Legislation has been introduced in Pennsylvania to support nuclear power plants that face stiff competition from natural gas in the wholesale markets by requiring electric distribution companies and suppliers to purchase credits from the facilities.
Articles from Nuclear
Trade associations representing the oil and gas industry are urging the U.S. Supreme Court to find that state subsidies used to prop up uneconomic nuclear power plants are unfair because they interfere with FERC’s exclusive authority over wholesale rates in the energy market.
Pennsylvania lawmakers are circulating memos in both the state House and Senate seeking sponsors for legislation that would better support the state’s five nuclear power plants as the facilities continue to face stiff competition from other generation sources such as natural gas.
The Electric Power Suppliers Association (EPSA), which overwhelmingly represents independent natural gas-fired electricity generators across the country, has petitioned the U.S. Supreme Court to hear its challenge against subsidies for nuclear power plants in New York and Illinois.
A bipartisan group of Pennsylvania lawmakers has advanced recommendations for supporting five nuclear power plants in the state that face stiff competition in wholesale electricity markets, setting the stage for a continued battle with the natural gas industry and other interests opposed to any kind of government intervention.
A coterie of independent U.S. natural gas-fired electricity generators urged FERC on Thursday to weigh the “potential for enormous damage” to competitive wholesale markets when the Commission decides on state subsidies for nuclear and renewable energy facilities.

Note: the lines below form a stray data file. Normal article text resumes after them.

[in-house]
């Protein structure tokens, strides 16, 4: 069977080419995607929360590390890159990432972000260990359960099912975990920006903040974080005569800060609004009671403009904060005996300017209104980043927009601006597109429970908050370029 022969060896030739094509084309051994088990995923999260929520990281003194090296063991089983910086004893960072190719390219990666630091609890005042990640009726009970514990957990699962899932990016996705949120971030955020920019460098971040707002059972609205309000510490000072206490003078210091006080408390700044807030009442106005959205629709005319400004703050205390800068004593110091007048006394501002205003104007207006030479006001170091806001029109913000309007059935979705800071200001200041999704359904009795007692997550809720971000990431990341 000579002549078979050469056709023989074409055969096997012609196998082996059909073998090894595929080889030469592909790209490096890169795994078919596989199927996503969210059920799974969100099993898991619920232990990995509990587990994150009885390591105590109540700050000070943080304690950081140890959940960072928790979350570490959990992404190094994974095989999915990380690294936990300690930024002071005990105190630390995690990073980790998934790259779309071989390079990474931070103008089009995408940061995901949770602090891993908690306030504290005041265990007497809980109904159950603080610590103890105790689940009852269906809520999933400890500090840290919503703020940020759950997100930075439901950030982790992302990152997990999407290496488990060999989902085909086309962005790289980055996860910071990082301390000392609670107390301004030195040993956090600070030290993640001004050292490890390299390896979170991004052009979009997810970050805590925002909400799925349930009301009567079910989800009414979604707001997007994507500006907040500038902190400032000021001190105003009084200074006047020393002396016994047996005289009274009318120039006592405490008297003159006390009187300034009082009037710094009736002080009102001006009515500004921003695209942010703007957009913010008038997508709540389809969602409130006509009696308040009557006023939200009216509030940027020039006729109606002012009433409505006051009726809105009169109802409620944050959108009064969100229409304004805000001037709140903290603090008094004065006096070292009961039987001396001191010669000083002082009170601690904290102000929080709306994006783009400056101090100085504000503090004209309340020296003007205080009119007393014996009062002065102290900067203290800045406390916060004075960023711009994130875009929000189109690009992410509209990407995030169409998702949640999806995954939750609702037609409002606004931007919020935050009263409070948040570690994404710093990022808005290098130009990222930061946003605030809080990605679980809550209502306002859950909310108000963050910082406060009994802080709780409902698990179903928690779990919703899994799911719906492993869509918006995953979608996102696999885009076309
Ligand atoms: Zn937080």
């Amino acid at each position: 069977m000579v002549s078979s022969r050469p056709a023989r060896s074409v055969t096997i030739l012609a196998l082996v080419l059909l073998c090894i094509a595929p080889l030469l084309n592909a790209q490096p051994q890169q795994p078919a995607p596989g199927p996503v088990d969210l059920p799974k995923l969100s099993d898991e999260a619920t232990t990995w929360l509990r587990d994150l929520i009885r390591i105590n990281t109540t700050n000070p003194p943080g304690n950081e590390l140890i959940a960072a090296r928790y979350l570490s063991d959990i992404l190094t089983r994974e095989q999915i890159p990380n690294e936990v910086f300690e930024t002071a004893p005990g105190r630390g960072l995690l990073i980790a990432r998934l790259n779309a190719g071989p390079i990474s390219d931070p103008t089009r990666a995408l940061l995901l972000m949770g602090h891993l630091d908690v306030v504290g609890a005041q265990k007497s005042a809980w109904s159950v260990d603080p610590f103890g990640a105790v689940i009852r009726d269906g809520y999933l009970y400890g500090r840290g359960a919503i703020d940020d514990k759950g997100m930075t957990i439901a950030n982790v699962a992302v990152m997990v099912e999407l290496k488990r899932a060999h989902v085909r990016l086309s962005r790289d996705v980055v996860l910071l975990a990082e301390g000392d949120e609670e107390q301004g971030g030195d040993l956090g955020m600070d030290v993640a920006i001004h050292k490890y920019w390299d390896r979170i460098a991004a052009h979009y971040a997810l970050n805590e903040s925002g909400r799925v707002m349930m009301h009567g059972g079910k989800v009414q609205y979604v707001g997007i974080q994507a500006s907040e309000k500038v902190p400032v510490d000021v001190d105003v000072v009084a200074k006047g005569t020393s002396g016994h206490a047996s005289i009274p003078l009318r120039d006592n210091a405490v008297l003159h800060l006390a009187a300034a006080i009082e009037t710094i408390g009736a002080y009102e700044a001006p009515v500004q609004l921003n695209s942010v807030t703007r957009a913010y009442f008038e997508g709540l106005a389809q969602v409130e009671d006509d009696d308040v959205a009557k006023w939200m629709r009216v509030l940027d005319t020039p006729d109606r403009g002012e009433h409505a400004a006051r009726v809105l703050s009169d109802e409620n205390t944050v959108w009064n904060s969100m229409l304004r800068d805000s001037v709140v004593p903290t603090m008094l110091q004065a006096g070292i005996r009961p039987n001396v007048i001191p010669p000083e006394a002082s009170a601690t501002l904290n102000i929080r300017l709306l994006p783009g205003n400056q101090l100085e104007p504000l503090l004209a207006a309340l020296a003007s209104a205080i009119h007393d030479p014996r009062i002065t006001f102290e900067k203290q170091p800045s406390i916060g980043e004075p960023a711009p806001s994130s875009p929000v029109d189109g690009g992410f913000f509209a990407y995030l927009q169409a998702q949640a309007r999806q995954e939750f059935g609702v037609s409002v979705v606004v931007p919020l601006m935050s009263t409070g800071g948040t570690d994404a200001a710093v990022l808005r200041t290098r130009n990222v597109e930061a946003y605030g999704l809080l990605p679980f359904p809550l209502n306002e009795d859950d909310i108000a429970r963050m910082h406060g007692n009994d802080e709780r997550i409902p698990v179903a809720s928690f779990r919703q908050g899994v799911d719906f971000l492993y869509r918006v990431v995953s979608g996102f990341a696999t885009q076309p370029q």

Senate Democrats took aim at FERC nominee Bernard McNamee over his involvement in crafting a controversial Department of Energy (DOE) proposal to subsidize coal and nuclear power, but the energy sector attorney pledged to serve as an “independent arbiter” of grid resiliency and reliability issues that come before the Federal Energy Regulatory Commission.
Pushing back against a Department of Energy (DOE) plan to bail out less competitive coal and nuclear power generators, oil and natural gas trade groups on Wednesday defended the pipeline industry’s cybersecurity efforts.
Now that four courts in Illinois and New York have upheld subsidies for nuclear power plants, representatives of the natural gas interests battling them are looking to FERC for a prescription to counter the state programs and their effects on wholesale electricity markets.
When the Oyster Creek nuclear reactor shutters its doors for the last time on Monday, it will be the first of nine nuclear facilities set to retire in the next five years, setting the stage for U.S. natural gas demand to grow by as much as 1.64 Bcf/d.